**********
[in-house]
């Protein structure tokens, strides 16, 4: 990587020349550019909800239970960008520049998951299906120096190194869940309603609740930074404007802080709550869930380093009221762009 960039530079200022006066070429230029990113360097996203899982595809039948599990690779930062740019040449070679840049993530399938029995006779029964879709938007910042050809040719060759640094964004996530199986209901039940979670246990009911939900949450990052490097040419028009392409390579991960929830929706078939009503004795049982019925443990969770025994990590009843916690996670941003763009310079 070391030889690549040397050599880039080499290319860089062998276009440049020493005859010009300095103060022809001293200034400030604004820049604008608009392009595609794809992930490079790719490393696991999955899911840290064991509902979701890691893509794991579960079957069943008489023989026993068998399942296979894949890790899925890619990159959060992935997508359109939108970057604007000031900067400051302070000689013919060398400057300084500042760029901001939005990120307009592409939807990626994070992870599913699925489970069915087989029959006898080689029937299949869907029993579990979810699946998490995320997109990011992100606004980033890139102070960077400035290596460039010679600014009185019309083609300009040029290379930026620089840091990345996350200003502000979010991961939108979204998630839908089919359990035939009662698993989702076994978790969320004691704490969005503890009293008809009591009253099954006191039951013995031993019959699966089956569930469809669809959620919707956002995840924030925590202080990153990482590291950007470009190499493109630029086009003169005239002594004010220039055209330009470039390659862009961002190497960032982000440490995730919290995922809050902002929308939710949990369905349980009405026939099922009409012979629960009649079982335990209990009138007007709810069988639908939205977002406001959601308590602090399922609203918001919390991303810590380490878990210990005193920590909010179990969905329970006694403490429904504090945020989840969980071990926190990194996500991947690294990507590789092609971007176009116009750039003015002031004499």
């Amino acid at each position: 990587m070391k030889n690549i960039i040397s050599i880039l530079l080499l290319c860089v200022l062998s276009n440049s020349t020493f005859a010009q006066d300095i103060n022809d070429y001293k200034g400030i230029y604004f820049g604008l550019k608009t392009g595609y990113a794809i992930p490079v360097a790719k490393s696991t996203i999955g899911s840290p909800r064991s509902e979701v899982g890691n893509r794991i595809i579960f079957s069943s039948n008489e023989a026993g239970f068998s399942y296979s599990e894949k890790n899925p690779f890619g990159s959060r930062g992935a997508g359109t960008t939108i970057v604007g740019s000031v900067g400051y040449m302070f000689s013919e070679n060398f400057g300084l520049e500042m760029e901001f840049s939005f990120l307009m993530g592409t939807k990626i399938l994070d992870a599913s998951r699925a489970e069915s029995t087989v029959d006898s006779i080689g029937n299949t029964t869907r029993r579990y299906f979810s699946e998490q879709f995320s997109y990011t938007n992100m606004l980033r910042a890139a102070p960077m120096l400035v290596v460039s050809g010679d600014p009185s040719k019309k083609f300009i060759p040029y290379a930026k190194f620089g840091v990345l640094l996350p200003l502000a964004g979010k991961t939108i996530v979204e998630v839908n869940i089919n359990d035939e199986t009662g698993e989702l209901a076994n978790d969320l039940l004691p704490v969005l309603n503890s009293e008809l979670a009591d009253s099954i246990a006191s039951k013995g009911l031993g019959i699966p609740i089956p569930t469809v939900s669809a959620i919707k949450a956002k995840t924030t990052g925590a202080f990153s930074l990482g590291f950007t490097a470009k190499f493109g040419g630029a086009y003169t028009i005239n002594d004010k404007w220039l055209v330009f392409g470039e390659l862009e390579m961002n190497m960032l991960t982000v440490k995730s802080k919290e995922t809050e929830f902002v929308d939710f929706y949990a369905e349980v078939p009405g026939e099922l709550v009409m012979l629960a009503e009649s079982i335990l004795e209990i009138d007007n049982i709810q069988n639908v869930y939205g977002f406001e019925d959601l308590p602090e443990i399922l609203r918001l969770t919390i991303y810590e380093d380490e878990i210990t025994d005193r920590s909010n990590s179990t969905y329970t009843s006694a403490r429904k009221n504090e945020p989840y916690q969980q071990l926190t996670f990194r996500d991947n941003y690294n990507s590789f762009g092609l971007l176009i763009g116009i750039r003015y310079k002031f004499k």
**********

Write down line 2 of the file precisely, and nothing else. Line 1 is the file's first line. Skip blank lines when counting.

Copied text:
């Protein structure tokens, strides 16, 4: 990587020349550019909800239970960008520049998951299906120096190194869940309603609740930074404007802080709550869930380093009221762009 960039530079200022006066070429230029990113360097996203899982595809039948599990690779930062740019040449070679840049993530399938029995006779029964879709938007910042050809040719060759640094964004996530199986209901039940979670246990009911939900949450990052490097040419028009392409390579991960929830929706078939009503004795049982019925443990969770025994990590009843916690996670941003763009310079 070391030889690549040397050599880039080499290319860089062998276009440049020493005859010009300095103060022809001293200034400030604004820049604008608009392009595609794809992930490079790719490393696991999955899911840290064991509902979701890691893509794991579960079957069943008489023989026993068998399942296979894949890790899925890619990159959060992935997508359109939108970057604007000031900067400051302070000689013919060398400057300084500042760029901001939005990120307009592409939807990626994070992870599913699925489970069915087989029959006898080689029937299949869907029993579990979810699946998490995320997109990011992100606004980033890139102070960077400035290596460039010679600014009185019309083609300009040029290379930026620089840091990345996350200003502000979010991961939108979204998630839908089919359990035939009662698993989702076994978790969320004691704490969005503890009293008809009591009253099954006191039951013995031993019959699966089956569930469809669809959620919707956002995840924030925590202080990153990482590291950007470009190499493109630029086009003169005239002594004010220039055209330009470039390659862009961002190497960032982000440490995730919290995922809050902002929308939710949990369905349980009405026939099922009409012979629960009649079982335990209990009138007007709810069988639908939205977002406001959601308590602090399922609203918001919390991303810590380490878990210990005193920590909010179990969905329970006694403490429904504090945020989840969980071990926190990194996500991947690294990507590789092609971007176009116009750039003015002031004499």